Mary Joyce points out that the film comes off as racist:
- Invisible Children has no Africans on its board of directors and collects money for itself rather than for Ugandan organizations. (source)
- The heroes of the film are white young people and adults from the US and Europe, particularly video narrator and campaigner Jason Russell.
- The victims are Ugandan children. Ugandan adults appear in the film to validate the work of Invisible Children, not to represent their own work.
- The video embodies the outdated idea of the “white man’s burden,” that white people improve the countries of the global south by intervening and enforcing their values, that the people who live in these countries cannot improve their countries alone.
The campaign prompted discussion online and here in the US about KONY, although hardly anyone in Uganda is talking about him. Africans are talking about the campaign – and you can see a roundup of posts from African bloggers responding to the hype.
The issue is complex. The KONY video simplified it, but left out important facts. Is that responsible social change? For responsible social change, you need transparency. As my colleague, Shonali Burke, pointed out there was a lack of it in the film. For example, it does not make the timeline/dates very clear – it mixes recent and older footage without date stamps. [If want the facts about dates, see this post by African blogger, journalist, and researcher, Angelo Op-Aiya Izama from Uganda.
KD Paine and I just submitted our final manuscript for “Measuring the Networked Nonprofit” edited by the fabulous Bill Paarlberg where we devoted a chapter to the practice of transparency and learning in public and how to measure it. We looked at the dimensions of transparency which include: accountability, disclosure, participation, and absence of secrecy and how to measure that. The last quality is relevant to this Kony Kerfuffle – absence of secrecy is when an organization doesn’t leave out important but potentially damaging (to its campaign) details or confuse the facts. For a nonprofit to be transparent means that it is open, accountable, and honest with its stakeholders and the public.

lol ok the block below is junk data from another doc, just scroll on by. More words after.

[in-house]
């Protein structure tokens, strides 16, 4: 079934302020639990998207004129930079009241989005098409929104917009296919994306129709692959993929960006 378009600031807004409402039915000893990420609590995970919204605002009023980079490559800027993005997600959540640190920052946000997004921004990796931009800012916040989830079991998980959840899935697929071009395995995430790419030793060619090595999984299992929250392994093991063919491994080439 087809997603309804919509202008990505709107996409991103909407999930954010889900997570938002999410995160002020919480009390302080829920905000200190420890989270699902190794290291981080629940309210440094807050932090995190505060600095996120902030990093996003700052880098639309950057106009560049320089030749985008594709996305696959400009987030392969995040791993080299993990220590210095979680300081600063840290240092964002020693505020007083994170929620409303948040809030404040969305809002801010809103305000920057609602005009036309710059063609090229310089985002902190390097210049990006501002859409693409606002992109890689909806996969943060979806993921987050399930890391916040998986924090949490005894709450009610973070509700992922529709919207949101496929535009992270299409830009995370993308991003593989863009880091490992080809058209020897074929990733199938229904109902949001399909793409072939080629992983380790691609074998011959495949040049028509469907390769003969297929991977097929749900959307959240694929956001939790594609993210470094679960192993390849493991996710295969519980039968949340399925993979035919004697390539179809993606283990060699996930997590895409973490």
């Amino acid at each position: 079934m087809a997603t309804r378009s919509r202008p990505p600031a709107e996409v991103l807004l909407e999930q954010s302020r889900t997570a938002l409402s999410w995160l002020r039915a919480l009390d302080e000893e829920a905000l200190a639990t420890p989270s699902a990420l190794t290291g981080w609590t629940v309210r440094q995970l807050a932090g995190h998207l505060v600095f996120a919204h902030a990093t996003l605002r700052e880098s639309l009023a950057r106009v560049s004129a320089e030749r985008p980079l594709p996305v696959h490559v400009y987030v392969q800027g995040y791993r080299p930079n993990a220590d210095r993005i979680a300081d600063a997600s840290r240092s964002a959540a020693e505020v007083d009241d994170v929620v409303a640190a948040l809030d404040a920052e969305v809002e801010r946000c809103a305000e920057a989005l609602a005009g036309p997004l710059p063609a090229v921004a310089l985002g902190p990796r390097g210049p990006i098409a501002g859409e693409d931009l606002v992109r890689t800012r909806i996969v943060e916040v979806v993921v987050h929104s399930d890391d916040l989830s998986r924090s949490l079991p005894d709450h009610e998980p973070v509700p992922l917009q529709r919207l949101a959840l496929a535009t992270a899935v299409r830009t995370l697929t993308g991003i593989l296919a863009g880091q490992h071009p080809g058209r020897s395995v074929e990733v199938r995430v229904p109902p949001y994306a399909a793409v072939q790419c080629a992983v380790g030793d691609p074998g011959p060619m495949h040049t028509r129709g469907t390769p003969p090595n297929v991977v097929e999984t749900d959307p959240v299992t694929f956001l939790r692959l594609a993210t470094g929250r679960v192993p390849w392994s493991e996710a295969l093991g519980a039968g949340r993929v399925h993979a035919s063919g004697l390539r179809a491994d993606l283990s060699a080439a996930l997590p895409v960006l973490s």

Has Invisible Children been transparent? Is this responsible social change? Or if the campaign is raising awareness about a horrid situation in another place in the world and other NGOs doing work there, does it matter?
If we step away from the controversy and ask if there are best practices to learn from about building movements around social causes? Here’s a Forbes post that sums up 12 lessons learned and another post from Netroots One thing that is important to point out is that built their network before they needed with years of offline organizing with young people.
- Simplicity and clarity of message
- Compelling and emotionally engaging storytelling/messaging
- Years of network building, offline organizing with young people
- Building relationships with online/offline influencers and getting them to be messengers for the cause
- Activating teens who share with their friends and even younger kids like my son to tell their parents
What have we learned from the KONY campaign that we can apply to our own efforts to build networks to solve complex social problems responsibly? The idealist folks asked a better question in their Facebook status update: “Do you think the KONY 2012 video is causing more harm than good, or more good than harm?”